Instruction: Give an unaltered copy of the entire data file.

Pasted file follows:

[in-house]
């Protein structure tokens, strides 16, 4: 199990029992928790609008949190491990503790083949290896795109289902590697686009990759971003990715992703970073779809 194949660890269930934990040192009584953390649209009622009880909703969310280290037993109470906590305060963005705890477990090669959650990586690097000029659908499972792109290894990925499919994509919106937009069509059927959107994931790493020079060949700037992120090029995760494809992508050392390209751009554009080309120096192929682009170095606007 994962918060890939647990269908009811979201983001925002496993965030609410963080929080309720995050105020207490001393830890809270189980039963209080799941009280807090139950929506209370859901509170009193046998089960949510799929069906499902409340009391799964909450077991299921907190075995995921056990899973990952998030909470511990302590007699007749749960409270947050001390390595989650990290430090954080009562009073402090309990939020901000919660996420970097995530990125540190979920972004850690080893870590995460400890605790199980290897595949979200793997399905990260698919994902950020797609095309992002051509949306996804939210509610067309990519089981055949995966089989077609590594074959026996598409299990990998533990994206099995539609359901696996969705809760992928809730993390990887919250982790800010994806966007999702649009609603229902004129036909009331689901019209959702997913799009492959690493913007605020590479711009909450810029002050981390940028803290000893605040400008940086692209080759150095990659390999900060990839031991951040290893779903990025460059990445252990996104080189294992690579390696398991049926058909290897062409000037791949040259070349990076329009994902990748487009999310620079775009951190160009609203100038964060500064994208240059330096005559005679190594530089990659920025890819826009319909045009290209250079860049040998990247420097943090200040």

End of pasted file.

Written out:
[in-house]
């Protein structure tokens, strides 16, 4: 199990029992928790609008949190491990503790083949290896795109289902590697686009990759971003990715992703970073779809 194949660890269930934990040192009584953390649209009622009880909703969310280290037993109470906590305060963005705890477990090669959650990586690097000029659908499972792109290894990925499919994509919106937009069509059927959107994931790493020079060949700037992120090029995760494809992508050392390209751009554009080309120096192929682009170095606007 994962918060890939647990269908009811979201983001925002496993965030609410963080929080309720995050105020207490001393830890809270189980039963209080799941009280807090139950929506209370859901509170009193046998089960949510799929069906499902409340009391799964909450077991299921907190075995995921056990899973990952998030909470511990302590007699007749749960409270947050001390390595989650990290430090954080009562009073402090309990939020901000919660996420970097995530990125540190979920972004850690080893870590995460400890605790199980290897595949979200793997399905990260698919994902950020797609095309992002051509949306996804939210509610067309990519089981055949995966089989077609590594074959026996598409299990990998533990994206099995539609359901696996969705809760992928809730993390990887919250982790800010994806966007999702649009609603229902004129036909009331689901019209959702997913799009492959690493913007605020590479711009909450810029002050981390940028803290000893605040400008940086692209080759150095990659390999900060990839031991951040290893779903990025460059990445252990996104080189294992690579390696398991049926058909290897062409000037791949040259070349990076329009994902990748487009999310620079775009951190160009609203100038964060500064994208240059330096005559005679190594530089990659920025890819826009319909045009290209250079860049040998990247420097943090200040």